"Making a six-episode drama was new for me, as I had only worked on two-hour film projects. I tried to keep in mind how people from different cultures would respond to it", the director said.

 

Photos: The Chosun Ilbo

 

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Spoiler

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Spoiler

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March 18, 2019

 

Actress Bae Doo-na Appears on Cover of American Vogue

 

By Yoo Seog-jae The Chosun Ilbo

 

Actress Bae Doo-na has become the first Korean to appear on the cover of U.S. fashion magazine Vogue in its 127-year history. 


She shares the cover of the April issue with film stars Scarlett Johansson of the U.S. and Deepika Padukone of India.

 

In its cover story "14 Countries, 14 Superstars: The Global Actors Who Know No Limits," Vogue introduces Bae by saying, "The daughter of a stage actress, Bae is a serious performer. She has worked with some of the best directors in Asia -- not just Koreans like Park Chan-wook but also Japanese directors like Hirokazu Koreeda."

 

It adds, "Bae has to admit that her life is 'basically what all millennials would probably dream about.'" 

 

The actress made her Hollywood debut with "Cloud Atlas" in 2012 and starred in the Netflix series "Sense 8" and "Kingdom."

 

Source: Vogue

 

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May 8, 2019

 

KIM Yun-seok and BAE Doo-na Catch VIRUS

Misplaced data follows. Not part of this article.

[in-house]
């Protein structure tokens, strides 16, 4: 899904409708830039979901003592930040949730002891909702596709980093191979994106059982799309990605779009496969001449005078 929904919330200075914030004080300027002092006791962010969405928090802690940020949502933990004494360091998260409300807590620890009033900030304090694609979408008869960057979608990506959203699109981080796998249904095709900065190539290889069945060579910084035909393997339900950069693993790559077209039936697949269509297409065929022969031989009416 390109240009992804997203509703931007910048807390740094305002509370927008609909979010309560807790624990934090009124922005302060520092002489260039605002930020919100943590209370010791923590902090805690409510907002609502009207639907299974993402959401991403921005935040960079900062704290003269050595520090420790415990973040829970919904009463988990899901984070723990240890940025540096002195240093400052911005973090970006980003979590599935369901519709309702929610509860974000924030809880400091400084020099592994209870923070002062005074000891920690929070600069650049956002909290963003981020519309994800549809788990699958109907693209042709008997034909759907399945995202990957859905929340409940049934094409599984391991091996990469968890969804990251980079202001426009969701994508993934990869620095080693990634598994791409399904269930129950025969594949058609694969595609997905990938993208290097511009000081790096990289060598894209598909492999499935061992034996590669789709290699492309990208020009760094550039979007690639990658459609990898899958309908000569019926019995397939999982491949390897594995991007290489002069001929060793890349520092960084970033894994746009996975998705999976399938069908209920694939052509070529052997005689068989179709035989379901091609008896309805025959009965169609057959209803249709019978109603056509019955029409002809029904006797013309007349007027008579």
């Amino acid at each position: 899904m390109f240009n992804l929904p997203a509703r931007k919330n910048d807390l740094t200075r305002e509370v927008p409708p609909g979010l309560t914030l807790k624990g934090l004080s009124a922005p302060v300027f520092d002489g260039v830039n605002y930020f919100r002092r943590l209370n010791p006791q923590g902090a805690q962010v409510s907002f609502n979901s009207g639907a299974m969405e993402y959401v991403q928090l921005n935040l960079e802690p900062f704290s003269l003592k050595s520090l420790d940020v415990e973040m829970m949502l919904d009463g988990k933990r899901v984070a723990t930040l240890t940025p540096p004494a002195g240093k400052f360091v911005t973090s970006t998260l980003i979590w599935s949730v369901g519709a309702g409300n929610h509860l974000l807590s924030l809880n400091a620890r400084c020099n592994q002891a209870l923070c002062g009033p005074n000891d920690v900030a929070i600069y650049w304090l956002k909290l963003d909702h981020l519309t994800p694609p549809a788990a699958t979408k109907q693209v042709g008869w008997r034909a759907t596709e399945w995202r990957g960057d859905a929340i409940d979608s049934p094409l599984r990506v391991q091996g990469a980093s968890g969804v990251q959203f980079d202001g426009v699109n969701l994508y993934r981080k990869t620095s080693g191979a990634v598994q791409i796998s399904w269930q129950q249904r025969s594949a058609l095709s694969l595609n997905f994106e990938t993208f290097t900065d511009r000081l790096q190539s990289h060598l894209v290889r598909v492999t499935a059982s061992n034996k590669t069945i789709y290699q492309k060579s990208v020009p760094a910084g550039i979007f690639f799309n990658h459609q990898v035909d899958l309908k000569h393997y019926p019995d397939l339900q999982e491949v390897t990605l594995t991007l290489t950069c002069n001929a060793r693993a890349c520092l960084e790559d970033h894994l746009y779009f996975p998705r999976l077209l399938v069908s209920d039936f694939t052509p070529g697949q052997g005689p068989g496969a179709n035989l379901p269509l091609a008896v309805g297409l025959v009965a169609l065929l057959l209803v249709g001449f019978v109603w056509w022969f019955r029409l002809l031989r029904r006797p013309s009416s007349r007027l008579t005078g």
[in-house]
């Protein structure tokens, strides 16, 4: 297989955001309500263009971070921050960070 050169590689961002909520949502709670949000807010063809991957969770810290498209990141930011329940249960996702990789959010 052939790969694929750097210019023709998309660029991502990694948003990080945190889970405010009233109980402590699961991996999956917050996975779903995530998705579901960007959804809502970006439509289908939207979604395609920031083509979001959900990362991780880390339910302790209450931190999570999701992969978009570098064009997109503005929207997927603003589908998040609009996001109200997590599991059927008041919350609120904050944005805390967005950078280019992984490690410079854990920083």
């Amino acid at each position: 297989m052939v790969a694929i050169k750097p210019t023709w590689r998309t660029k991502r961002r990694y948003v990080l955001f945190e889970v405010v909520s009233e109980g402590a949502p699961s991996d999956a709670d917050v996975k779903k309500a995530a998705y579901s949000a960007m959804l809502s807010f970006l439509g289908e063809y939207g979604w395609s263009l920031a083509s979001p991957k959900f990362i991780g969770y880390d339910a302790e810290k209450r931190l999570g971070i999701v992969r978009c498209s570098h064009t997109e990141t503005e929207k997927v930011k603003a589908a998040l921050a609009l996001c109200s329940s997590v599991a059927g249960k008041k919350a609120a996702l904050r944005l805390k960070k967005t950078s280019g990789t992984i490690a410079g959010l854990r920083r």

JUVENILE OFFENDER Director Returns with 1st Commercial Feature

 

by Pierce Conran KOFIC

 

KCBxaPrfGCynDSpdIbQc.jpg

 

Stars KIM Yun-seok and BAE Doo-na will join forces on screen for the first time in the upcoming film Virus (literal title). The project will mark the first commercial feature film of acclaimed indie filmmaker KANG Yi-kwan.

 

KIM will play a researcher investigating a peculiar virus that causes its hosts to experience feelings of love. BAE is on board to play a virus host under the researcher’s care.

 

Star of The Chaser (2008), The Thieves (2012) and many other Korean hits, KIM recently made the jump to the director’s chair with the release of his well-received directorial debut

 

Another Child earlier this year. BAE appeared alongside SONG Kang-ho in the period crime saga The Drug King last year and kicked off 2019 with the Joseon Era zombie series Kingdom, Netflix’s first fully backed original production in Korea. She will join the production of Virus after completing filming on the second season of Kingdom.

 

Director KANG debuted as a film director with the well-received Sakwa in 2008, which he followed with the equally acclaimed Juvenile Offender, which had its debut at the Toronto International Film Festival in 2012. Virus was originally set to go into production almost five years ago, when it was named Love Is Virus and was set to KANG’s Sakwa lead LEE Sun-kyun.

 

Virus is expected to get underway in the second half of 2019.